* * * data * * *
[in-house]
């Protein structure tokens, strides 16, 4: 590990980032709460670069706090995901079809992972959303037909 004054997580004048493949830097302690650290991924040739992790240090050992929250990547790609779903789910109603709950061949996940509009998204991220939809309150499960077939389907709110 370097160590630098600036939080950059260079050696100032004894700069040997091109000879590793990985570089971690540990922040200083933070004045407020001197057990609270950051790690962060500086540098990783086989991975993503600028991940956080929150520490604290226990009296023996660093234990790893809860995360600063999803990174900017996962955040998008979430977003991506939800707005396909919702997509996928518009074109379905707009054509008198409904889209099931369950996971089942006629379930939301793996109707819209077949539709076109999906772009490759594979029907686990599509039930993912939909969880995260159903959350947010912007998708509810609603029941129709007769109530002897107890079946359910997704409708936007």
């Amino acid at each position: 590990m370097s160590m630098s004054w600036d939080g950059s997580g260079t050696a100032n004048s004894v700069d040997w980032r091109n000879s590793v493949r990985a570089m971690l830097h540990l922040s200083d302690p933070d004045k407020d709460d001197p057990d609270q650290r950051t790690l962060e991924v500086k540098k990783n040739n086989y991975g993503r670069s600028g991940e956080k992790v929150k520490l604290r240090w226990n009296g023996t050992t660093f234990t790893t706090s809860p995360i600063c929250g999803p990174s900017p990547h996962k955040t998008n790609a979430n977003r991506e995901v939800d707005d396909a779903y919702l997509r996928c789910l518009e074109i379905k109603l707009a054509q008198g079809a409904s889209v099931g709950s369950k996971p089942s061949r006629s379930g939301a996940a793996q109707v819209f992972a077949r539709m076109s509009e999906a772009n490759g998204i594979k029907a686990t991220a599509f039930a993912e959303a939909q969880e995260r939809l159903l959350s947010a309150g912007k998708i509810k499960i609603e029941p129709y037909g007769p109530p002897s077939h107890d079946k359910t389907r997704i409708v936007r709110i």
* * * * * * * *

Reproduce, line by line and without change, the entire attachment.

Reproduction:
[in-house]
């Protein structure tokens, strides 16, 4: 590990980032709460670069706090995901079809992972959303037909 004054997580004048493949830097302690650290991924040739992790240090050992929250990547790609779903789910109603709950061949996940509009998204991220939809309150499960077939389907709110 370097160590630098600036939080950059260079050696100032004894700069040997091109000879590793990985570089971690540990922040200083933070004045407020001197057990609270950051790690962060500086540098990783086989991975993503600028991940956080929150520490604290226990009296023996660093234990790893809860995360600063999803990174900017996962955040998008979430977003991506939800707005396909919702997509996928518009074109379905707009054509008198409904889209099931369950996971089942006629379930939301793996109707819209077949539709076109999906772009490759594979029907686990599509039930993912939909969880995260159903959350947010912007998708509810609603029941129709007769109530002897107890079946359910997704409708936007």
């Amino acid at each position: 590990m370097s160590m630098s004054w600036d939080g950059s997580g260079t050696a100032n004048s004894v700069d040997w980032r091109n000879s590793v493949r990985a570089m971690l830097h540990l922040s200083d302690p933070d004045k407020d709460d001197p057990d609270q650290r950051t790690l962060e991924v500086k540098k990783n040739n086989y991975g993503r670069s600028g991940e956080k992790v929150k520490l604290r240090w226990n009296g023996t050992t660093f234990t790893t706090s809860p995360i600063c929250g999803p990174s900017p990547h996962k955040t998008n790609a979430n977003r991506e995901v939800d707005d396909a779903y919702l997509r996928c789910l518009e074109i379905k109603l707009a054509q008198g079809a409904s889209v099931g709950s369950k996971p089942s061949r006629s379930g939301a996940a793996q109707v819209f992972a077949r539709m076109s509009e999906a772009n490759g998204i594979k029907a686990t991220a599509f039930a993912e959303a939909q969880e995260r939809l159903l959350s947010a309150g912007k998708i509810k499960i609603e029941p129709y037909g007769p109530p002897s077939h107890d079946k359910t389907r997704i409708v936007r709110i």